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|Title:||Complexity and effectiveness of transitional justice in Latin America and Eastern Europe|
|Citation:||Popovski, Vesselin. (2013). Complexity and effectiveness of transitional justice in Latin America and Eastern Europe.In Popovski, Vesselin and Serrano, Monica (eds). After oppression transitional justice in Latin America and Eastern Europe: 484-495.|
|Abstract:||The violations of human rights by the authoritarian regimes in Latin America and Eastern Europe created growing popular anger that exploded in mass uprisings and demands for change, bringing the regimes to an end. It was a bottom-up process: a gradually rising discontent of ordinary people who, in the aftermath of the changes, made continuous calls for justice and for the perpetrators to be brought to account, and simultaneous calls for compensation for the victims. The demands for justice and compensation faced initial reluctance, partly because political forces connected to previous regimes remained powerful and influential. The processes of transitional justice have been controversial and complex, sometimes involving demands for extra-judicial punishment or similarly unacceptable calls for blanket forgiveness|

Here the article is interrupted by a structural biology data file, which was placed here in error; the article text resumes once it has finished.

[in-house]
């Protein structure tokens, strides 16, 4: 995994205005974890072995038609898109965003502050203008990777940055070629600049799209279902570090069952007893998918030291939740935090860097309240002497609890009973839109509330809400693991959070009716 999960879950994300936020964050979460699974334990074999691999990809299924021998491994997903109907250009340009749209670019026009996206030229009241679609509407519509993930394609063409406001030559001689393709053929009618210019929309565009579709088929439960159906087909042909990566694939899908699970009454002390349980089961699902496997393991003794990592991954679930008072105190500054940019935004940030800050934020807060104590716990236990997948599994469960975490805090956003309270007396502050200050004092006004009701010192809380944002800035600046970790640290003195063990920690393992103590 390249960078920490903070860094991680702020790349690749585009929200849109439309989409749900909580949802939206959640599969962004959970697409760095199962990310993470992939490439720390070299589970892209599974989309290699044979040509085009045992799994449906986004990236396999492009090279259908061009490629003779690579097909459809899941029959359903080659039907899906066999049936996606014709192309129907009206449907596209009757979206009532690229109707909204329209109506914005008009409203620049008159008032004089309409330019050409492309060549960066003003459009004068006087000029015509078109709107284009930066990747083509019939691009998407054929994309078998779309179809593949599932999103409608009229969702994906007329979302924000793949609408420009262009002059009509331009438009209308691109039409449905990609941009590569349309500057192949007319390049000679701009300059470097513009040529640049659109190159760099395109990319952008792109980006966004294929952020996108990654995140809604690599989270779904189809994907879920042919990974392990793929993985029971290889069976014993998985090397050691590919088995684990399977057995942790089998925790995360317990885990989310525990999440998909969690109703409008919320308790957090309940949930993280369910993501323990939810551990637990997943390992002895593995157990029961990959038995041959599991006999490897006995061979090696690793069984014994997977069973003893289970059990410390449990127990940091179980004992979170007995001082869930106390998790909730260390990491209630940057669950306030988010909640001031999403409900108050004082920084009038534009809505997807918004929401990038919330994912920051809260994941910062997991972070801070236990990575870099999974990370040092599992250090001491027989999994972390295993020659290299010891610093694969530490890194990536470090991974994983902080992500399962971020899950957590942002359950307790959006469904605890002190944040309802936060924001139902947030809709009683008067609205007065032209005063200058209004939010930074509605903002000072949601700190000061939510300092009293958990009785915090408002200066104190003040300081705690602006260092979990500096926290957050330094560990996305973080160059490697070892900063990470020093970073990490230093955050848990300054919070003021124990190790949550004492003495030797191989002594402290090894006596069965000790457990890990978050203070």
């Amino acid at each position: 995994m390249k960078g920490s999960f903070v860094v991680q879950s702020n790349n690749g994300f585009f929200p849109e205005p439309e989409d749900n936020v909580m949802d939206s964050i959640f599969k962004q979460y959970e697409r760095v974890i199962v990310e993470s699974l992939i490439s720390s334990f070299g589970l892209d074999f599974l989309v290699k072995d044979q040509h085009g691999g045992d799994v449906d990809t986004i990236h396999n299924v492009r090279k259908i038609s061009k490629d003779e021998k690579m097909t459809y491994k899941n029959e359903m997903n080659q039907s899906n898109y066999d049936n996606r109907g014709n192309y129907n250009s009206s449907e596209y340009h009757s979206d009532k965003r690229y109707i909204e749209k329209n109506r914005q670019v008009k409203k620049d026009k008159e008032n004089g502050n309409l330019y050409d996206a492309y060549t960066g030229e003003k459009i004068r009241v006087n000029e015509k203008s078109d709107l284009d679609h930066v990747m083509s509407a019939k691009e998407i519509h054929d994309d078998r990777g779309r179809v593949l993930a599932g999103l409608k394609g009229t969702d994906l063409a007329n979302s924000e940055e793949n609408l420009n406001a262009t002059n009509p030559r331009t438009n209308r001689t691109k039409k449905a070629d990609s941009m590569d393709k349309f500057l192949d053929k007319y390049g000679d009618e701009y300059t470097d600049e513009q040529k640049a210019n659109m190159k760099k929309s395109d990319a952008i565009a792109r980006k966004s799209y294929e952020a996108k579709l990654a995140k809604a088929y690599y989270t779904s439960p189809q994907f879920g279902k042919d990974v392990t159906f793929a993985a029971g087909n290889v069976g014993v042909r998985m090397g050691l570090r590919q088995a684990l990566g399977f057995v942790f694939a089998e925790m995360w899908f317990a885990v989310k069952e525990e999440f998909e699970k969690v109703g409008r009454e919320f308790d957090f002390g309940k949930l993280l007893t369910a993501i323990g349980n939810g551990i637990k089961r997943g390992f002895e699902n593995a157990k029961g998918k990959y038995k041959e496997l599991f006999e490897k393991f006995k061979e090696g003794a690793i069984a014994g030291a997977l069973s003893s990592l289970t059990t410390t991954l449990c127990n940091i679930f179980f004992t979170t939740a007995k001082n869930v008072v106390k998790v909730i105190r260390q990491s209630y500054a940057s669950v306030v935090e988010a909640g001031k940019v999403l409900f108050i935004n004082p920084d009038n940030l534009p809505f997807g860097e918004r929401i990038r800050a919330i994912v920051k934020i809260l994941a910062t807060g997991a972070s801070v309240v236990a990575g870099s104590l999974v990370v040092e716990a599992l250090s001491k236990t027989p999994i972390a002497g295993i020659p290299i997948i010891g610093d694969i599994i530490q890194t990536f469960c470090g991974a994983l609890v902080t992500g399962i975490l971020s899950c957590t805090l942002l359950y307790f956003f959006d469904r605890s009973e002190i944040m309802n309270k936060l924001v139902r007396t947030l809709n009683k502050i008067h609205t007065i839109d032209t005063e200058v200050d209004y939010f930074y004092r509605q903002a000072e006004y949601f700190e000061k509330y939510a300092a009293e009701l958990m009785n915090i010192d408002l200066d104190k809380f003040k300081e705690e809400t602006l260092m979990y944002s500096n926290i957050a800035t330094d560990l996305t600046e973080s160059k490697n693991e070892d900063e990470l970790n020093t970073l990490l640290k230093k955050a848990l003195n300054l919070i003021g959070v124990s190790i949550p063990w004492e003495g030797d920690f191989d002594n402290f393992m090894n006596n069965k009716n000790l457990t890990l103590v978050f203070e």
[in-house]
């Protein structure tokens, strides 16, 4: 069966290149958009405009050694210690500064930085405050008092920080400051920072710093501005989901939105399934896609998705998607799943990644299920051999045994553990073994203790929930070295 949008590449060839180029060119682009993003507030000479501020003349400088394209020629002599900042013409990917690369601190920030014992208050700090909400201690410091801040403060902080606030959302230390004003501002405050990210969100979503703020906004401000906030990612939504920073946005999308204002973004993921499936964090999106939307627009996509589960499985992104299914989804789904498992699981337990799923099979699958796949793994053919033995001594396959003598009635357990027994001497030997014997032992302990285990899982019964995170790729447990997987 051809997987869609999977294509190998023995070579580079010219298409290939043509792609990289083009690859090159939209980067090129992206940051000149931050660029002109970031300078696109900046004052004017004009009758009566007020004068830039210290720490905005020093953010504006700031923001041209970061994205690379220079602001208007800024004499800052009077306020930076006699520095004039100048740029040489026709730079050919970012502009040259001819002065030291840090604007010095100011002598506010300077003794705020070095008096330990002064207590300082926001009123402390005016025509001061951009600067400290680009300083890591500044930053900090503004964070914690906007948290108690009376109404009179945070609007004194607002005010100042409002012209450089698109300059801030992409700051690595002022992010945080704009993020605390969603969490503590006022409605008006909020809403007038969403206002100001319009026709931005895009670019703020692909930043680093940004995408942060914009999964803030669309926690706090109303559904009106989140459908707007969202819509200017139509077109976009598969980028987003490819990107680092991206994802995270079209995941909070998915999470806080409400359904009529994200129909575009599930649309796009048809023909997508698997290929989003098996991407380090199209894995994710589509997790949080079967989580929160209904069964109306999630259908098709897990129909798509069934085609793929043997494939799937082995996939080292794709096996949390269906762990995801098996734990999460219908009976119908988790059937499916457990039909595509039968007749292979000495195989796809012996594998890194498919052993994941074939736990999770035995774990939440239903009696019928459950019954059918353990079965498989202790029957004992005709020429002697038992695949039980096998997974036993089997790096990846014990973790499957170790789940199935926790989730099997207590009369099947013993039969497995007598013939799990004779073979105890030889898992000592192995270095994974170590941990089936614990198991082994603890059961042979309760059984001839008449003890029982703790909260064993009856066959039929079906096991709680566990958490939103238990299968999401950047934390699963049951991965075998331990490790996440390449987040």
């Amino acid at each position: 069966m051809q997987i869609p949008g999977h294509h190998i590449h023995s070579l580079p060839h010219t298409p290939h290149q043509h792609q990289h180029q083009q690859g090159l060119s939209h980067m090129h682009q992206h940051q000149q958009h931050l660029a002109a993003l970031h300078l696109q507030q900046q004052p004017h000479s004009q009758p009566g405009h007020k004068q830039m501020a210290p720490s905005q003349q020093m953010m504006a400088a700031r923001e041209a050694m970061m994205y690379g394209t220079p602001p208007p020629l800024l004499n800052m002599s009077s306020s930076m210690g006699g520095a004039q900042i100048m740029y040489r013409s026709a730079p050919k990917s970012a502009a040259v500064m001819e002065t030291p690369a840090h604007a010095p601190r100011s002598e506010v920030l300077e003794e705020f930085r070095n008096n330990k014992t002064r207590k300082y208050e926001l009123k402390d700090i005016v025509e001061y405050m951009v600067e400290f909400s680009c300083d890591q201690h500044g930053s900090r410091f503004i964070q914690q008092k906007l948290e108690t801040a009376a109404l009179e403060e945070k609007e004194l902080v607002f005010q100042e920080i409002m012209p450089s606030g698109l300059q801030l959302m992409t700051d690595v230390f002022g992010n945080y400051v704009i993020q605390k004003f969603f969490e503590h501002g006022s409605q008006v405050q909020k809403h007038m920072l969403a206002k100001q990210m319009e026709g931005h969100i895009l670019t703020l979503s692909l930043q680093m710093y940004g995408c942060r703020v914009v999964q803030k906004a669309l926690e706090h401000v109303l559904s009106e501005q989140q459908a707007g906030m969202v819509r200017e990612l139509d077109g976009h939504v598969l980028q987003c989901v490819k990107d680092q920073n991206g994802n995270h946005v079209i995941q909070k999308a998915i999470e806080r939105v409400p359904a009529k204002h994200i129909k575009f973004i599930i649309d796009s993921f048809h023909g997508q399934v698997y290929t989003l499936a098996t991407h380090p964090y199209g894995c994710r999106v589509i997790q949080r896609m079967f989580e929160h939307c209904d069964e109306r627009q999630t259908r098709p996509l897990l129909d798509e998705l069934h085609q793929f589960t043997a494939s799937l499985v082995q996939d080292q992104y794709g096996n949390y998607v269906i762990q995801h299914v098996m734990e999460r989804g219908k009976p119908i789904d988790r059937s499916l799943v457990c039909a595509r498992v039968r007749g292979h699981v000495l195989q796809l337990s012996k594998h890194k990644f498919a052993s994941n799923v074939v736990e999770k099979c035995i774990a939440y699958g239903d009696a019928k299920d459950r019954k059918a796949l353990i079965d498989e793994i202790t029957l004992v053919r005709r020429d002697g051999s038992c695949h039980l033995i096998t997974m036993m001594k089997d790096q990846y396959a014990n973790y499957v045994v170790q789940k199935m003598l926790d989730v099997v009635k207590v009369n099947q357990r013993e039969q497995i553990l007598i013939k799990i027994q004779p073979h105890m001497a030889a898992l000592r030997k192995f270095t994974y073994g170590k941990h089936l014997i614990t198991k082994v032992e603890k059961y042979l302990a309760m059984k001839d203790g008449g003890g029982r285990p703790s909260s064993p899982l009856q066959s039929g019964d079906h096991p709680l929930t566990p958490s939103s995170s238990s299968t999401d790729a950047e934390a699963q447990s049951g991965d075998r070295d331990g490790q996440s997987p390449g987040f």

|Appears in Collections:||JGU Research Publications|
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